A long awaited plan to curb H-1B visa abuse

Here’s something which the federal government should have been doing years ago, but I suppose better late than never applies. The Justice Department has entered into a cooperative agreement with the office of U.S. Citizenship and Immigration Services to more strictly monitor and enforce laws barring fraud and abuse of guest worker visa programs such as H-1B and H-2B. These types of abuse have traditionally not been assigned a very high priority in terms of investigations and can be difficult to detect unless someone reports the employer to law enforcement. Combining forces in this fashion should allow them to crack down more effectively. (Free Beacon)

The Department of Justice and U.S. Citizenship and Immigration Services will expand their cooperation to combat fraud, abuse, and discrimination by employers of foreign visa workers, DOJ announced Friday.

The two agencies announced a Memorandum of Understanding (MOU), which will allow for better mutual training, collaboration, and sharing of information. The end goal of this shared work is a crackdown on U.S. employers who hire foreign labor rather than employing Americans in line with federal law.

“In the spirit of President Trump’s Executive Order on Buy American and Hire American, today’s partnership adds to the Civil Rights Division’s tools to stop employers from discriminating against U.S. workers by favoring foreign visa workers,” explained Acting Assistant Attorney General John Gore of the Civil Rights Division.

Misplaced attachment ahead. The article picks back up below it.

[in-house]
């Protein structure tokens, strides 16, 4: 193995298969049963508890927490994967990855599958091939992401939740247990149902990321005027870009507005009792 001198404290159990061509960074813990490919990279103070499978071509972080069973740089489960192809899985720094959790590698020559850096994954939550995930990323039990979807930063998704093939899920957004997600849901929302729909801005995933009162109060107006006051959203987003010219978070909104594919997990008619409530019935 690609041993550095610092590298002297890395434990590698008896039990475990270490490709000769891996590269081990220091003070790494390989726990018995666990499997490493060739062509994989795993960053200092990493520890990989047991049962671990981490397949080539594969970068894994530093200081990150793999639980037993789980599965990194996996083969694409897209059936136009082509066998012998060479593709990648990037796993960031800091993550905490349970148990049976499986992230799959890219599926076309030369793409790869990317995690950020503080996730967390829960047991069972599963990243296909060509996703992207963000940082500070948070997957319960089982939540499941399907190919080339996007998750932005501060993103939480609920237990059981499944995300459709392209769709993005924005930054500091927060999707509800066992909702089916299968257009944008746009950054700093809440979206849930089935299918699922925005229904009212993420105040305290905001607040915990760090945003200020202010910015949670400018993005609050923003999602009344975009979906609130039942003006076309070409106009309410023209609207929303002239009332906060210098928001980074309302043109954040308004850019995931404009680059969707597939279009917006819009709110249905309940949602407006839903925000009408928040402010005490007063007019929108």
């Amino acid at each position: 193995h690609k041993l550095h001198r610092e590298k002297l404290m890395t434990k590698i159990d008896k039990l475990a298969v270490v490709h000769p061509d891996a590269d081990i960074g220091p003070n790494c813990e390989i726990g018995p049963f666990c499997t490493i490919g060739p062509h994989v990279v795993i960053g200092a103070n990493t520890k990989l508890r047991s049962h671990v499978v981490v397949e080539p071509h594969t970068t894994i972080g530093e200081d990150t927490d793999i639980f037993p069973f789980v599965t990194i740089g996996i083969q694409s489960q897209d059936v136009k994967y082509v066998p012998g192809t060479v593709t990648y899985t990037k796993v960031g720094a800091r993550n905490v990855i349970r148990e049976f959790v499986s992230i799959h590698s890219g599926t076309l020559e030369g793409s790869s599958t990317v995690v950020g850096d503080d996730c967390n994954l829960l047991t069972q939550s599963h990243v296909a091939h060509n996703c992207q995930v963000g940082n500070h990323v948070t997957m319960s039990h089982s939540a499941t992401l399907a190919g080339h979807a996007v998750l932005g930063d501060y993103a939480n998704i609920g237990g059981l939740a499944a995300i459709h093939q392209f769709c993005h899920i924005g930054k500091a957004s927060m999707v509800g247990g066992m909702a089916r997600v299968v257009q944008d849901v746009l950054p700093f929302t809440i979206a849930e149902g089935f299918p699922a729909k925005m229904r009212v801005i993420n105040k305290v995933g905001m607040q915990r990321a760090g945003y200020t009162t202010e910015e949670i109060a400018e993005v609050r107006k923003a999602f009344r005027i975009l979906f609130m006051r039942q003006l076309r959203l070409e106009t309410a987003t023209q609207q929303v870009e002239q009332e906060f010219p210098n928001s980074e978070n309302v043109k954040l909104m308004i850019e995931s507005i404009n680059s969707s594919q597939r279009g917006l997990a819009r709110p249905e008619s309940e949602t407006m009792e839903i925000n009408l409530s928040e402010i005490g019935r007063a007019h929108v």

H-1B visas are issued to workers offering services in a specialty occupation or “services of exceptional merit.” The H-2B program allows employers to petition the government for permission to bring nonimmigrant workers into the country to fill non-agricultural jobs on a temporary basis.

These programs were originally intended to help employers fill job openings when there were no citizens or legal resident aliens available to take the jobs. Unfortunately, we’ve seen too many cases where employers have abused the system to bring in foreign workers who were willing to do the jobs for far lower wages and fewer benefits than American workers. In some of the worst cases, companies were actively shedding citizen workers who were not only available but on the job and replacing them with H-1B workers. One of the prime examples of this was when Disney laid off a number of IT workers, only to replace them with imported talent earning lower pay.

There’s a bit of irony in seeing this enforcement priority change just as the nation is approaching what’s usually defined as “full employment.” At times such as this, you’d expect companies to have the most trouble filling specialty or highly technical positions and potentially need to import some foreign talent to fill those jobs. But if they’re still using the program to drive down wages, that’s both counter to the intent of the programs and a hindrance to the nation’s economic recovery.

Now if we can just get the Justice Department to more aggressively go after the companies hiring illegal aliens we might be onto something.